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Marketing Misconception #3: Marketing's Sole Purpose is NOT to "Make Things Look Pretty"


The Marketing Misconceptions series will focus on topics that are common perceptions of marketing and then clarifying them. Some are light hearted ones that make most Marketers roll their eyes. Others are actually pretty important and could be hurting your business.



Ok so this one is a more light-hearted misconception that will absolutely make Marketers roll their eyes, but it is a misconception nonetheless. If I had a dollar for every time someone sent me a PowerPoint collage meant to be a flyer and said "Marketing - I already did 95% of the hard work for you, but can you just make this look pretty?", I would have been able to retire a decade ago. Add on the inevitable follow up comment where it should only take us an hour to get it done since most of the work is already done for us, and it's one of my favorite one-two punches.


The Intentions Behind Asking Marketing to Make Something Pretty

So, let's put aside the part where - depending on their delivery - it can come across slightly insulting when someone approaches you with the perception or assumption that making things pretty and turning it around on a dime is the only value Marketing brings them. Instead, let's focus on more of the more nuanced challenges with it.


I'll absolutely agree that sometimes if you get lucky, the person who is submitting the request somewhat understands design or what messaging hierarchy should look like, or they're just asking for minor adjustments to an existing piece so it really is just clean up and polishing the piece. But most of the time it's that rascal of a Sales dude who grabbed some screenshots from 6 different documents and perhaps a Google images search and dropped it on a PowerPoint with no text, but want a double-sided printed sell sheet lickety split (no offense Sales folks, but you know you totally do this or shades of this on the regular 🙃).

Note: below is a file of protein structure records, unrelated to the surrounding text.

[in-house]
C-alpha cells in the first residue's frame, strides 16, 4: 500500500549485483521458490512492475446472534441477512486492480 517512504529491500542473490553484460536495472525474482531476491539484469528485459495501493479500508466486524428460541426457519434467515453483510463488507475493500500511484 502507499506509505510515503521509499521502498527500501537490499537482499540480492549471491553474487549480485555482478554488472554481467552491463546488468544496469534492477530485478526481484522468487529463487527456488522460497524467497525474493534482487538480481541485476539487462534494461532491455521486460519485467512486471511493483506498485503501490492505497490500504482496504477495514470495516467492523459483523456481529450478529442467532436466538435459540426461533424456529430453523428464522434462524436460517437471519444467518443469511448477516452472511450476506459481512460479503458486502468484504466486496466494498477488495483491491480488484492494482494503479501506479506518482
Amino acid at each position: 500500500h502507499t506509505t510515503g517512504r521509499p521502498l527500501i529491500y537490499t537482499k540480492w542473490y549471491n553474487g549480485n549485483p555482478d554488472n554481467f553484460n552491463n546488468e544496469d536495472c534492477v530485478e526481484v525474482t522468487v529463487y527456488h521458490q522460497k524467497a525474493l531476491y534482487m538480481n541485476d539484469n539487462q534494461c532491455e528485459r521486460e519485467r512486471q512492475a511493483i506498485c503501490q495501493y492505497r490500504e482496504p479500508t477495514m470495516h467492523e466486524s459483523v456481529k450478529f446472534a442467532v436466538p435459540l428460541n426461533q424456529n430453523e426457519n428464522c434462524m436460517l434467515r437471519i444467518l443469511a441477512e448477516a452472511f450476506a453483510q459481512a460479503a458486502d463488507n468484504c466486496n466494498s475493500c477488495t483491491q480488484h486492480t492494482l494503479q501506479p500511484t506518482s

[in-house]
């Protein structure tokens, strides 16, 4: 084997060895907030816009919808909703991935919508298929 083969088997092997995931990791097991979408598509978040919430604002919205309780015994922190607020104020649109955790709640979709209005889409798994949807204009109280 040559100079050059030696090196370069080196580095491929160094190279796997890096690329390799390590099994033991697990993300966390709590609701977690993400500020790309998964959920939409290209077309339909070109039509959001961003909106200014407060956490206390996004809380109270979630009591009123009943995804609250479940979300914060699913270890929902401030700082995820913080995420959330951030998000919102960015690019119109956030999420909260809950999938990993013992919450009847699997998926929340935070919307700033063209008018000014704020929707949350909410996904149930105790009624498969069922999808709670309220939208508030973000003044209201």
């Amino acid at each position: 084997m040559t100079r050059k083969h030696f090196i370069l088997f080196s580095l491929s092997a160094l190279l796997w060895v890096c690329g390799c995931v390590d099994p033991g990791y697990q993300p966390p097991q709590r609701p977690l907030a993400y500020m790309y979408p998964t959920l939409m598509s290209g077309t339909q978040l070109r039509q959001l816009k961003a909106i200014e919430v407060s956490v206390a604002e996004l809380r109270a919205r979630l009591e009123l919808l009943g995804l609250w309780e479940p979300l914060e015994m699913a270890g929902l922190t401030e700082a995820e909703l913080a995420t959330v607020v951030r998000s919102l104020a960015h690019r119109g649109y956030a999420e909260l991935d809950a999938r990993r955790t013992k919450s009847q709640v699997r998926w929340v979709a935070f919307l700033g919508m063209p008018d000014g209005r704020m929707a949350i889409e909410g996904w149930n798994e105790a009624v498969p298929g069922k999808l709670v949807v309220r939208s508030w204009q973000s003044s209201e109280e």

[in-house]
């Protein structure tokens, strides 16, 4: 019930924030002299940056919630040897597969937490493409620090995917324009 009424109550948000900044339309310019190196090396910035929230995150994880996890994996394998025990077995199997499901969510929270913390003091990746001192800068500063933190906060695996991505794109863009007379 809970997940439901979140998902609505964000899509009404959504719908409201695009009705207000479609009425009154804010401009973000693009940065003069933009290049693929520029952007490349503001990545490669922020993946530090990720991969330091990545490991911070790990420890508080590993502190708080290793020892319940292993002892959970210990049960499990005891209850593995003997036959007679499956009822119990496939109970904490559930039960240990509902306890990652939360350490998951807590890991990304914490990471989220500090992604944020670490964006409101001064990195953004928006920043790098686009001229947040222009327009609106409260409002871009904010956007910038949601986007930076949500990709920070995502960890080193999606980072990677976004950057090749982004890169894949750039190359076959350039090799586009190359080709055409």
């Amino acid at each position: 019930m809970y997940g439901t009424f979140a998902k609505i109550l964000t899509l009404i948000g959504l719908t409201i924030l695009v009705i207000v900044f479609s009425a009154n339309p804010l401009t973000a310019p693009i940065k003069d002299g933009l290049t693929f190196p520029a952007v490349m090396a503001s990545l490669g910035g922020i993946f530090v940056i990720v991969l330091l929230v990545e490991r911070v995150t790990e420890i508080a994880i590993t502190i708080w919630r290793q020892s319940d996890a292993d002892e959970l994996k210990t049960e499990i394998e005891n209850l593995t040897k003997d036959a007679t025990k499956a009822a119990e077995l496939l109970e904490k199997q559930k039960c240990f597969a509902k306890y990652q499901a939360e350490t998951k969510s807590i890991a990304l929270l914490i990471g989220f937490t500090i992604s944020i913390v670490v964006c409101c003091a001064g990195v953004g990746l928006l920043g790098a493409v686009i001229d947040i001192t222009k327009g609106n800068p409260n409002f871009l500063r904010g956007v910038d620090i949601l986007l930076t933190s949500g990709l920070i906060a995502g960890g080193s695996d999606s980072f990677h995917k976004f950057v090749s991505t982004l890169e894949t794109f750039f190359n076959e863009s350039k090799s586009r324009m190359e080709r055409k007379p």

Putting my sarcasm to the side, most of the time these types of requests and comments are coming in from well-intentioned individuals who are genuinely trying to make Marketing's job easier, but just don't realize what they're asking for.


Why Marketing Can't Just "Make it look pretty"

In reality, there is soooo much more to Marketing than the 'pretty' factor. See my blog post on just how complex Marketing is here. But being specific on this particular tangent and example, there is a reason this well-intentioned approach doesn't work and actually tends to create more work for Marketing, not less. There's a lot of consideration that goes into each piece we develop - even if it's just a two-sided flyer. Let's explore some of those considerations:


Brand

Marketing has to ensure that anything created adheres to brand guidelines. Brand consistency across materials is necessary - not just because organization leadership want it to have a certain look - brand consistency aids in brand awareness and recognition in customers. And guess what that brand awareness and recognition do? Help keep the brand top of mind with customers even if they aren't ready to purchase right now.


Strategic Intent

Sure it's "just a flyer", but Marketing needs to understand strategically how does this flyer fit into the grand scheme of things? Is it the right medium for where and how the target audience consumes content? Does it drive the business forward in a way that is aligned with the overarching business and long-term strategy? Or is it a one-off short-term tangent that might get one person to look at a product for 2 minutes? How does it fit in with the rest of the materials and initiatives happening within the organization?